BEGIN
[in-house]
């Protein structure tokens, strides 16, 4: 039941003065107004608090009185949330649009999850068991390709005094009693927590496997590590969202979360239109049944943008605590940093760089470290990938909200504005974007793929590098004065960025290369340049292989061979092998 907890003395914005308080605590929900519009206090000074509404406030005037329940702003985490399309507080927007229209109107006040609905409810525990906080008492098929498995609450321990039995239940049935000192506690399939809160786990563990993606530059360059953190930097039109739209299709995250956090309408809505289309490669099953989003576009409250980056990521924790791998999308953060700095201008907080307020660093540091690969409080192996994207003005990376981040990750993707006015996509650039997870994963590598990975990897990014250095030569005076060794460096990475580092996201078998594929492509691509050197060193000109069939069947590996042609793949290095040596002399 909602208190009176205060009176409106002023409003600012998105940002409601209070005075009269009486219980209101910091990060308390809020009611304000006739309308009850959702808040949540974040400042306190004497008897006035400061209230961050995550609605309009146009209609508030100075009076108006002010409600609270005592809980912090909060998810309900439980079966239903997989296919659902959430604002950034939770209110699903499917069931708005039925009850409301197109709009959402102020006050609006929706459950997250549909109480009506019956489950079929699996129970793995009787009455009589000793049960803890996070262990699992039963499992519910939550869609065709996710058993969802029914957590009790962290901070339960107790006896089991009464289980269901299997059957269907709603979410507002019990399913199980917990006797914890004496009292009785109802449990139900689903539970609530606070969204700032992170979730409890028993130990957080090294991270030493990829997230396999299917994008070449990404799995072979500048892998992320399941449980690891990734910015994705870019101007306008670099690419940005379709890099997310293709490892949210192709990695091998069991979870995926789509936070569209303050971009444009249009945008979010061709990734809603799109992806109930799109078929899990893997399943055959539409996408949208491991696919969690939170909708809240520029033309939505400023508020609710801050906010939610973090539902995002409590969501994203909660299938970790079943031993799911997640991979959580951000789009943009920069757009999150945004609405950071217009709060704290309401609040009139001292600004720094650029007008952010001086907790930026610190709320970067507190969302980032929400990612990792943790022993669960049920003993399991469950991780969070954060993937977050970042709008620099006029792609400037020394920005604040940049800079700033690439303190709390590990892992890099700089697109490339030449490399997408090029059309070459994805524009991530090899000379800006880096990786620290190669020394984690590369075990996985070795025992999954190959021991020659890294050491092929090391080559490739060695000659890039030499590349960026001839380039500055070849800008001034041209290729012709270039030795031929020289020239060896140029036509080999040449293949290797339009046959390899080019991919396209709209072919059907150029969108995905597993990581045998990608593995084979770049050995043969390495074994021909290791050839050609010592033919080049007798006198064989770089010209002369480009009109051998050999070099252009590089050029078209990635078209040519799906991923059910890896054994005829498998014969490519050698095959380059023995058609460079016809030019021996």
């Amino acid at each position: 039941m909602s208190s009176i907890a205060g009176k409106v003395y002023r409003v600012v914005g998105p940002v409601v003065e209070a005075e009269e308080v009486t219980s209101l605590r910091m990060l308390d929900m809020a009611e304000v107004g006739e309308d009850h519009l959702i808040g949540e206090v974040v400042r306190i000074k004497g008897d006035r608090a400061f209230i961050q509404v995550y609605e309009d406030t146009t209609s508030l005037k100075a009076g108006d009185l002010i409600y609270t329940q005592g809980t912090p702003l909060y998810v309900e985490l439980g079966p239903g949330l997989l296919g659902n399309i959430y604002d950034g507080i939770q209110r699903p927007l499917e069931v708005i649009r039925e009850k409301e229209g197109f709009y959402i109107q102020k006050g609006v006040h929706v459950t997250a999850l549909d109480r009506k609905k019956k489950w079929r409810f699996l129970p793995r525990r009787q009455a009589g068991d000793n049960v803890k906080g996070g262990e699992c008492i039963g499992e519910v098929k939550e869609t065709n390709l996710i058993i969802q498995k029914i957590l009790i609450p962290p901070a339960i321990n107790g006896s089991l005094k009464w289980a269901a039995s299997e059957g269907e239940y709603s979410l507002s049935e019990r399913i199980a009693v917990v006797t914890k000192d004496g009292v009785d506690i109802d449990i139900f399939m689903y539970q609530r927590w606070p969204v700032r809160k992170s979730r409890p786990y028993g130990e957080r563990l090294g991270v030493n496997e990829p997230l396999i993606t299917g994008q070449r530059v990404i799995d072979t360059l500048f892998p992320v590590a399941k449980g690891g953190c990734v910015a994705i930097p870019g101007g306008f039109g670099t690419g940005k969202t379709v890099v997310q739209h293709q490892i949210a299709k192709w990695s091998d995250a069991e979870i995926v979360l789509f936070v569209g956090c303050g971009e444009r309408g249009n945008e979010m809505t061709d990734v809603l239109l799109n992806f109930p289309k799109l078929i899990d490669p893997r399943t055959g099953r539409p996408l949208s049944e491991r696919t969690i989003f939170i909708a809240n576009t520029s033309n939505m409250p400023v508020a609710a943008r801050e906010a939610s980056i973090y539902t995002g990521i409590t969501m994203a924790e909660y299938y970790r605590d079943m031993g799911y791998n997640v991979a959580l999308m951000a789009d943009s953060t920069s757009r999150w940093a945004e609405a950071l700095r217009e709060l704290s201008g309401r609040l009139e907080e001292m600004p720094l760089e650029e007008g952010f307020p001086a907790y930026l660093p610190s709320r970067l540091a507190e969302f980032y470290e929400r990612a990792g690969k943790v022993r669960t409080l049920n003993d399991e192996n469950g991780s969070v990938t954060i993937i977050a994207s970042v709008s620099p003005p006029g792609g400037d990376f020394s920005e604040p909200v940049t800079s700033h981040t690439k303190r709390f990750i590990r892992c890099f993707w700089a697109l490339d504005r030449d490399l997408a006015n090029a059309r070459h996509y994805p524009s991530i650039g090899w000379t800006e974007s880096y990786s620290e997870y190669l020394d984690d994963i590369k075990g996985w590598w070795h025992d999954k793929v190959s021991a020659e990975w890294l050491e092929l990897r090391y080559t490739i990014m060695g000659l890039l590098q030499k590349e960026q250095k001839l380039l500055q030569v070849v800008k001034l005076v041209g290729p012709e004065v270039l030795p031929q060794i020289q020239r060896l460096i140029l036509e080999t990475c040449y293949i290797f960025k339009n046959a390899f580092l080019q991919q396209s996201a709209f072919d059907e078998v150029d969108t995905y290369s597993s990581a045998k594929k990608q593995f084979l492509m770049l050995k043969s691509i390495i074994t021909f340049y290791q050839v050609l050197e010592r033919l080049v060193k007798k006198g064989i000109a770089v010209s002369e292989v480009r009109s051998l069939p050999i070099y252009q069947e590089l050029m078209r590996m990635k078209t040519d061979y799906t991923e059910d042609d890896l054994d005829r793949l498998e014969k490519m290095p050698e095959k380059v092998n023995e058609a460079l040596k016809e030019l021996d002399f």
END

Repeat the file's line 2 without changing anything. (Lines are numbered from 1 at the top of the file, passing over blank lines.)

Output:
């Protein structure tokens, strides 16, 4: 039941003065107004608090009185949330649009999850068991390709005094009693927590496997590590969202979360239109049944943008605590940093760089470290990938909200504005974007793929590098004065960025290369340049292989061979092998 907890003395914005308080605590929900519009206090000074509404406030005037329940702003985490399309507080927007229209109107006040609905409810525990906080008492098929498995609450321990039995239940049935000192506690399939809160786990563990993606530059360059953190930097039109739209299709995250956090309408809505289309490669099953989003576009409250980056990521924790791998999308953060700095201008907080307020660093540091690969409080192996994207003005990376981040990750993707006015996509650039997870994963590598990975990897990014250095030569005076060794460096990475580092996201078998594929492509691509050197060193000109069939069947590996042609793949290095040596002399 909602208190009176205060009176409106002023409003600012998105940002409601209070005075009269009486219980209101910091990060308390809020009611304000006739309308009850959702808040949540974040400042306190004497008897006035400061209230961050995550609605309009146009209609508030100075009076108006002010409600609270005592809980912090909060998810309900439980079966239903997989296919659902959430604002950034939770209110699903499917069931708005039925009850409301197109709009959402102020006050609006929706459950997250549909109480009506019956489950079929699996129970793995009787009455009589000793049960803890996070262990699992039963499992519910939550869609065709996710058993969802029914957590009790962290901070339960107790006896089991009464289980269901299997059957269907709603979410507002019990399913199980917990006797914890004496009292009785109802449990139900689903539970609530606070969204700032992170979730409890028993130990957080090294991270030493990829997230396999299917994008070449990404799995072979500048892998992320399941449980690891990734910015994705870019101007306008670099690419940005379709890099997310293709490892949210192709990695091998069991979870995926789509936070569209303050971009444009249009945008979010061709990734809603799109992806109930799109078929899990893997399943055959539409996408949208491991696919969690939170909708809240520029033309939505400023508020609710801050906010939610973090539902995002409590969501994203909660299938970790079943031993799911997640991979959580951000789009943009920069757009999150945004609405950071217009709060704290309401609040009139001292600004720094650029007008952010001086907790930026610190709320970067507190969302980032929400990612990792943790022993669960049920003993399991469950991780969070954060993937977050970042709008620099006029792609400037020394920005604040940049800079700033690439303190709390590990892992890099700089697109490339030449490399997408090029059309070459994805524009991530090899000379800006880096990786620290190669020394984690590369075990996985070795025992999954190959021991020659890294050491092929090391080559490739060695000659890039030499590349960026001839380039500055070849800008001034041209290729012709270039030795031929020289020239060896140029036509080999040449293949290797339009046959390899080019991919396209709209072919059907150029969108995905597993990581045998990608593995084979770049050995043969390495074994021909290791050839050609010592033919080049007798006198064989770089010209002369480009009109051998050999070099252009590089050029078209990635078209040519799906991923059910890896054994005829498998014969490519050698095959380059023995058609460079016809030019021996």